Learning the Language
Being bilingual (or being a show-off who is fluent in more than two languages) is both useful and impressive. Children can pick languages up subconsciously – their brains are like sponges, hearing and retaining with no effort. However, it is no easy task as an adolescent or adult. You have to practice pronunciation, recite tenses, and memorize just the right inflections. It can take years of dedicated study to truly master a new language – and even then, you will still have to sometimes fight the urge to revert to your native tongue.
Learning the language of a relationship can be an equally daunting challenge. At times, it may come very easily, like when a grammatical worksheet clicks in your mind and makes sense. But often, it takes practice to learn your partner’s cues, body language, and tone of voice, and what it all means.
The best way to learn any new language is to simply shut up and listen. Many studies have proven that being immersed in a native-speaking environment will dramatically speed up the language-learning process; being in a relationship gives you that advantage by default. There is a reason that “listening” is a verb – you must actively engage with your partner, even if you aren’t saying anything.
People are complex, and it can be difficult to say exactly what you mean; whether it’s because you are nervous, shy, or don’t even know what that is yet. You can try to pry information out of someone, but that often leads to them shutting down. Listening, however, is non-threatening and therapeutic. When your significant other starts talking about something that seems inconsequential – maybe she brings up a small comment a coworker made – you need to listen to see what she’s really saying. That comment could have deeper meaning, and it could have been rattling around in her mind all day. She may want you to talk through it with her, but so often the mere act of listening is all that’s needed.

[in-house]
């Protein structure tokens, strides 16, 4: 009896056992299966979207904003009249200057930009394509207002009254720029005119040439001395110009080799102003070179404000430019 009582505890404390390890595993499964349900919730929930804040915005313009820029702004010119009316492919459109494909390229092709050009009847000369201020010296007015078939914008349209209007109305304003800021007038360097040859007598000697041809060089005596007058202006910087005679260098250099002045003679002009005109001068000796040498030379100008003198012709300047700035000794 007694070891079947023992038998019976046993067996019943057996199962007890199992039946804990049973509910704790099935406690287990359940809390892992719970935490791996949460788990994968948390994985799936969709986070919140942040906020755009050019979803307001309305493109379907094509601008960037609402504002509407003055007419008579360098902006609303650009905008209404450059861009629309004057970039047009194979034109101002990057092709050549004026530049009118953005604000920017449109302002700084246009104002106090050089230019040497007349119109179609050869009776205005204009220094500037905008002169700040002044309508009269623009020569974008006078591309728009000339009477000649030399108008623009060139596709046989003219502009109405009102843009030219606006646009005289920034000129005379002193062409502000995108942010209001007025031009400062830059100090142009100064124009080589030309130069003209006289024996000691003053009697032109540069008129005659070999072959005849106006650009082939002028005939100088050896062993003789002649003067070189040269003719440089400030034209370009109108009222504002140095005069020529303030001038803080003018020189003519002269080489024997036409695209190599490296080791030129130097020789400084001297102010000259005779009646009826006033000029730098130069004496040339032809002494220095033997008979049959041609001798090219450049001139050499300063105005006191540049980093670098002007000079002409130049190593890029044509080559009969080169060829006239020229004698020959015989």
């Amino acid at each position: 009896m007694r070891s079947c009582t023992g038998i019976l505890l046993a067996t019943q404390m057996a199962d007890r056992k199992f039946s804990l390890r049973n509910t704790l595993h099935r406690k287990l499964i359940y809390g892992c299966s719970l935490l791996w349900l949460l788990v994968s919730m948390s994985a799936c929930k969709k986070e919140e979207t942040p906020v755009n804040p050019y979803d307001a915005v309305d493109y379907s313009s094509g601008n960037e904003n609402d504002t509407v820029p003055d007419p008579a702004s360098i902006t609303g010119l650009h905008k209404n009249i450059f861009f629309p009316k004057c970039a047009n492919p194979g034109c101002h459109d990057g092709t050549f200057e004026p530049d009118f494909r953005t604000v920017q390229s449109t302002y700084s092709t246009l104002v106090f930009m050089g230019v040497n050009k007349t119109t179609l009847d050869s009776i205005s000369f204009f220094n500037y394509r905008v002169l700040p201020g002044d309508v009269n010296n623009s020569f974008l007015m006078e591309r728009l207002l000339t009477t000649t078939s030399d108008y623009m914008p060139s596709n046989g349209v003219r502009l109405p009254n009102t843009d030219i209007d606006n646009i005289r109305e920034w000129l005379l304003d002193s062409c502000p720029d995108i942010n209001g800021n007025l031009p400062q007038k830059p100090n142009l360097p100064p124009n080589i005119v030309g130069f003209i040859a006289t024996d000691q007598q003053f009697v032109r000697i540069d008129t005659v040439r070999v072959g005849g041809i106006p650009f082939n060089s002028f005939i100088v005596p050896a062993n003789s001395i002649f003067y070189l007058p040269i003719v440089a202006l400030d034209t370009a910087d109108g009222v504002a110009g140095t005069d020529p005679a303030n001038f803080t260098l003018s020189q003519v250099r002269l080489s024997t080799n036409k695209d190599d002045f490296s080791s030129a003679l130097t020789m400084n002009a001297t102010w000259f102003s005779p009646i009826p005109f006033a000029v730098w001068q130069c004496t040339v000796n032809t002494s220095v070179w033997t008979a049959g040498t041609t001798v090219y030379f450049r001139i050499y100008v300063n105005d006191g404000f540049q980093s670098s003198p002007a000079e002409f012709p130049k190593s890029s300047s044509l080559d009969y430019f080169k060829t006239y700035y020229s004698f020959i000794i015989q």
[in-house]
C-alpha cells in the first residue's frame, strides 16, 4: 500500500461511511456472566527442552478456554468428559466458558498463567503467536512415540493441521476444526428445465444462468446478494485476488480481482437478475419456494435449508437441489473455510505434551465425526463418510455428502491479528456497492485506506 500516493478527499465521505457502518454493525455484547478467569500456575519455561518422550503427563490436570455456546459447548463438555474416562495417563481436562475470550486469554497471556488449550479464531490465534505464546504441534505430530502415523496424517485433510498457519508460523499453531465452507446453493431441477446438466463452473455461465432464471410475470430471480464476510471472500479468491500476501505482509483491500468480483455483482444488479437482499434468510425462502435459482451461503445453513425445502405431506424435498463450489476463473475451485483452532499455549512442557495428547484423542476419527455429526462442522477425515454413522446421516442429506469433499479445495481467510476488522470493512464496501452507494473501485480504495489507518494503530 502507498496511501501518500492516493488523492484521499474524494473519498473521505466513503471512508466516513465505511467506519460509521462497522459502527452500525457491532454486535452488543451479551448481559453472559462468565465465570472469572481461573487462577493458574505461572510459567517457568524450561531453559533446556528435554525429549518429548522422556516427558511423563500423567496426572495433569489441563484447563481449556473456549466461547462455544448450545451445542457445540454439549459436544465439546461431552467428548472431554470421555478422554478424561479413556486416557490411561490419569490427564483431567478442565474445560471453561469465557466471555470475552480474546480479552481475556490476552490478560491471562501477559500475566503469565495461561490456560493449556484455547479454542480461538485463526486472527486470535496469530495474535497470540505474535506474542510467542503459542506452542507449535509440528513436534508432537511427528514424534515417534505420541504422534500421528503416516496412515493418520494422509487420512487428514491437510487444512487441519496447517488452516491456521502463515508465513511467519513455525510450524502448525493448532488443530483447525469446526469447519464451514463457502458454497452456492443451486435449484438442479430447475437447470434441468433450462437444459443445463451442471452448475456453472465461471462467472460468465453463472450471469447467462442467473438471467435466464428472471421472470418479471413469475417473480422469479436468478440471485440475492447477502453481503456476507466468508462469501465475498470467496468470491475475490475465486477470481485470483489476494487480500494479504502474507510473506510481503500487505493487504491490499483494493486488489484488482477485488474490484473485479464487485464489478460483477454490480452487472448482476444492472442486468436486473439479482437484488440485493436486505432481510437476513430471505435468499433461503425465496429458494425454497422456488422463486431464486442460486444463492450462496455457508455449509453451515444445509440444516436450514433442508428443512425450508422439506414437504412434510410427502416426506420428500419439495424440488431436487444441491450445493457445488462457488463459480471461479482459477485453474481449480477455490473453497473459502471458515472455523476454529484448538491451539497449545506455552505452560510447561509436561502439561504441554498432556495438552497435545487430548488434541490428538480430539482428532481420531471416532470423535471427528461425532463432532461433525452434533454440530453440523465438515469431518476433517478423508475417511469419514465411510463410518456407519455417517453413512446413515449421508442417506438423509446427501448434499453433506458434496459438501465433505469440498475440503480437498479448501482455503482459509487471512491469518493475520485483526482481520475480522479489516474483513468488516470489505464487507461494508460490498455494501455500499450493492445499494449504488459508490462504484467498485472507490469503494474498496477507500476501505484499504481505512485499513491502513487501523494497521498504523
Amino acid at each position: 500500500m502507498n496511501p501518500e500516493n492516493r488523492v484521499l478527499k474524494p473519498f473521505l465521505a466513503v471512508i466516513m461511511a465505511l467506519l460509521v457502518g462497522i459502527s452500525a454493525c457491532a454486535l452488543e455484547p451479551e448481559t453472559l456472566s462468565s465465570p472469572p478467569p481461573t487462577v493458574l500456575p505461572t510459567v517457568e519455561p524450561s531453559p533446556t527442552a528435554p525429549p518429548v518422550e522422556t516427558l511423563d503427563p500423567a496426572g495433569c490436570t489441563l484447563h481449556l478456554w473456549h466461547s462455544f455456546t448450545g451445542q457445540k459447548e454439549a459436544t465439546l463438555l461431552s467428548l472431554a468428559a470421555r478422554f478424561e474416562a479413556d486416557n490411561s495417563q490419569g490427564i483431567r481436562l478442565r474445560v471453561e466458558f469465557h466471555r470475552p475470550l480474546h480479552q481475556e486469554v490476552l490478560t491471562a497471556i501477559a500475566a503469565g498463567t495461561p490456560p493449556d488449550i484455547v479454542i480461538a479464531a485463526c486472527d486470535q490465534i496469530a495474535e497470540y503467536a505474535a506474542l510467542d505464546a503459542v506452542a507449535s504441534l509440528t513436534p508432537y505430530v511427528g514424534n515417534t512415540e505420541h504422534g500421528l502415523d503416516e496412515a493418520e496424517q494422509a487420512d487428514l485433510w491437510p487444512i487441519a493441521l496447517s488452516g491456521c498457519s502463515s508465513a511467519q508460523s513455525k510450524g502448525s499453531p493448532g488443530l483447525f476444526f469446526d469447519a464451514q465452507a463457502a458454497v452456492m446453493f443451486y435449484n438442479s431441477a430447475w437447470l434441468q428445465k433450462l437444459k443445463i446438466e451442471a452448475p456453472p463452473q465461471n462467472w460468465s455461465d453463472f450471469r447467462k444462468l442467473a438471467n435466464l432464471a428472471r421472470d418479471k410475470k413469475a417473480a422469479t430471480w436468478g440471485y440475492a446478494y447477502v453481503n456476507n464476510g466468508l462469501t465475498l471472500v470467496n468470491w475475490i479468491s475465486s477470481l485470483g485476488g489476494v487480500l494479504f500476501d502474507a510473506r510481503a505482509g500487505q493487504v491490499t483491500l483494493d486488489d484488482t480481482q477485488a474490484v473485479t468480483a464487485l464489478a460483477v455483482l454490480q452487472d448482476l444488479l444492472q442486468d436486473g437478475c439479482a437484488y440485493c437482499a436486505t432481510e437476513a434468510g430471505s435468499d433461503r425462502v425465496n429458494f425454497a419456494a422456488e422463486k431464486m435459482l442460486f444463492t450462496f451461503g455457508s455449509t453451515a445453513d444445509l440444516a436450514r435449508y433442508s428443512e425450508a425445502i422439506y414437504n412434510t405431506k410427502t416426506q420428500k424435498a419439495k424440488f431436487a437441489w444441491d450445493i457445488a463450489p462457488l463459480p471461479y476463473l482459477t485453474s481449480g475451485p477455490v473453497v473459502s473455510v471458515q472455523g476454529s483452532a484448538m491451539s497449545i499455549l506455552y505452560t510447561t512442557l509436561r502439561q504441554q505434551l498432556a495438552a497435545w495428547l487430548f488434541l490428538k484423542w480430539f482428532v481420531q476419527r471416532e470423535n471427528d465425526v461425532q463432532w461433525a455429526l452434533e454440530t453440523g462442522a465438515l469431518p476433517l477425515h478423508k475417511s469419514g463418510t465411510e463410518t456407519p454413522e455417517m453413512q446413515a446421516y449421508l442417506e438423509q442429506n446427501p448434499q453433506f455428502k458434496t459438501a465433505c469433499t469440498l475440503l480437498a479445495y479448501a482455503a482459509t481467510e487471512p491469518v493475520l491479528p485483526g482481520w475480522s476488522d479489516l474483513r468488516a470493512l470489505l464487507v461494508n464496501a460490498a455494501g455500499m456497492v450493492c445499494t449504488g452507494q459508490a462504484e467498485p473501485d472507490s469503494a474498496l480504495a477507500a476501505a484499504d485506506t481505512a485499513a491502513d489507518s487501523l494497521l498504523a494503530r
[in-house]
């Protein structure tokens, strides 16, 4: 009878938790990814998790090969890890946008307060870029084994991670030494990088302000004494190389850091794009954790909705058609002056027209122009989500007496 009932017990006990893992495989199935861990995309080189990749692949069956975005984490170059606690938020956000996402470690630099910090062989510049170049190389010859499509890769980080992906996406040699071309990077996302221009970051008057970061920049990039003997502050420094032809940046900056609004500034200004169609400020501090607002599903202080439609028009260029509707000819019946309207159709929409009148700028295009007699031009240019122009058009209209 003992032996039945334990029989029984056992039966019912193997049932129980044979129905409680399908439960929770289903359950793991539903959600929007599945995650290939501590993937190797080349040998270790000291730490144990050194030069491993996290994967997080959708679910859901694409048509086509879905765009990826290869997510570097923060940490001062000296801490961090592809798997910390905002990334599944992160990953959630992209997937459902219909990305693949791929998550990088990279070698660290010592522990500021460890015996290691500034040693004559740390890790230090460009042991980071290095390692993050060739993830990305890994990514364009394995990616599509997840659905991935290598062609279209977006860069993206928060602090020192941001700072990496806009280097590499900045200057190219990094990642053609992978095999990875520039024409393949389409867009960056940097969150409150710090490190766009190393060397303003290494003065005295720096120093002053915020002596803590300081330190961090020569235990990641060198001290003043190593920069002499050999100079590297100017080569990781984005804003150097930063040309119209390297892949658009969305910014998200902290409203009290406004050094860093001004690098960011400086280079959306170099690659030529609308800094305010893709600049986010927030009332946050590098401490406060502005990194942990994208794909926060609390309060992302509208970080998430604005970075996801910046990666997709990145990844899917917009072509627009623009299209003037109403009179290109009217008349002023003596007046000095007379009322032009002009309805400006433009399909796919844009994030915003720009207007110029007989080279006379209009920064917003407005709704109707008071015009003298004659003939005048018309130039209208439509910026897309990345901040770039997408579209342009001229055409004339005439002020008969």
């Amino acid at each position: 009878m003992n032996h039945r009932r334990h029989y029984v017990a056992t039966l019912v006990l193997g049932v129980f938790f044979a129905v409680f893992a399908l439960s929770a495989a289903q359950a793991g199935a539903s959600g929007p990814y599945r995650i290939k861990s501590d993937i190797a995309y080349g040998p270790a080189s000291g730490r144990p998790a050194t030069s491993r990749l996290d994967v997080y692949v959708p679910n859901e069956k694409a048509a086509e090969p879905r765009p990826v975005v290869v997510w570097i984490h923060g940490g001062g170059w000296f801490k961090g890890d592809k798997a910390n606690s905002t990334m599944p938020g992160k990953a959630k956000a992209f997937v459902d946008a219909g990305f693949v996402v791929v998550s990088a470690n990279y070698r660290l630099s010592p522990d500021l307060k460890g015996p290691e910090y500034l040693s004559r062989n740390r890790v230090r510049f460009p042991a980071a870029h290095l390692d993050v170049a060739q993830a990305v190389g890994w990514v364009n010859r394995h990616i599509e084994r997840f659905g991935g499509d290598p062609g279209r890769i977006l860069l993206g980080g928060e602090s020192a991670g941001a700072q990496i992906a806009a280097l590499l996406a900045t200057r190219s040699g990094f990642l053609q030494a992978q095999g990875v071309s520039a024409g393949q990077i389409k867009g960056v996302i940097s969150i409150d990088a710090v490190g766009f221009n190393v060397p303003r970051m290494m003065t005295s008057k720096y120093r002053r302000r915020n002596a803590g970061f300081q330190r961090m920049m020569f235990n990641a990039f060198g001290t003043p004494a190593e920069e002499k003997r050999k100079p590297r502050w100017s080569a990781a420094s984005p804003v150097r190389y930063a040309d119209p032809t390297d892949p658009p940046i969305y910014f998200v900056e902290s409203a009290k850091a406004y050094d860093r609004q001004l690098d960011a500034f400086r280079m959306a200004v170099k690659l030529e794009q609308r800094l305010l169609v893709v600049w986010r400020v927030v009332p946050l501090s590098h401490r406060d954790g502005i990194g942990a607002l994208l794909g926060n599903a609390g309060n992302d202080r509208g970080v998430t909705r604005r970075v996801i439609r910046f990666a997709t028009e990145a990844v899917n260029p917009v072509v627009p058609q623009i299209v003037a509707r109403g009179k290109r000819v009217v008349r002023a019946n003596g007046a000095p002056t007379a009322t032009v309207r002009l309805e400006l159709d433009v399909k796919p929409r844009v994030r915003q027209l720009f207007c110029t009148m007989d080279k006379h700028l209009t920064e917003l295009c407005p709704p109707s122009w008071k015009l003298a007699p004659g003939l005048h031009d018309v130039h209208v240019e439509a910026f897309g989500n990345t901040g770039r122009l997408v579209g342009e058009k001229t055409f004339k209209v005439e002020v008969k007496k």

Listening also has the benefit of preventing premature reactions. If you jump to conclusions without the full story, you may lose interest, get angry, or give bad advice. Your partner is picking up on your cues just as much as you are on hers – and she will be able to tell if you “check out” of the conversation early.
There is a second side to language – speaking. It is not as large a part as listening, but it can be just as important. Learning the right thing to say, and most importantly, learning the right time to say it, can profoundly affect your relationship. Luckily, this part is easy – if you have been listening to her, and learning what she is saying and feeling, you are much closer to providing reassurance, comfort, confidence, or agreement. You will be able to tell when she wants you to back her up and confirm what she is saying, or when she wants you to ask more questions to find the answer with her. There are times that all is needed is a single word – and other times, you may need to give an inspiring speech.
Learning a new language can feel impossible in the early stages – thousands of new words, new sentence structure, and you aren’t sure if you’re making progress. However, if you stick with it and work at it, it will always prove helpful and rewarding.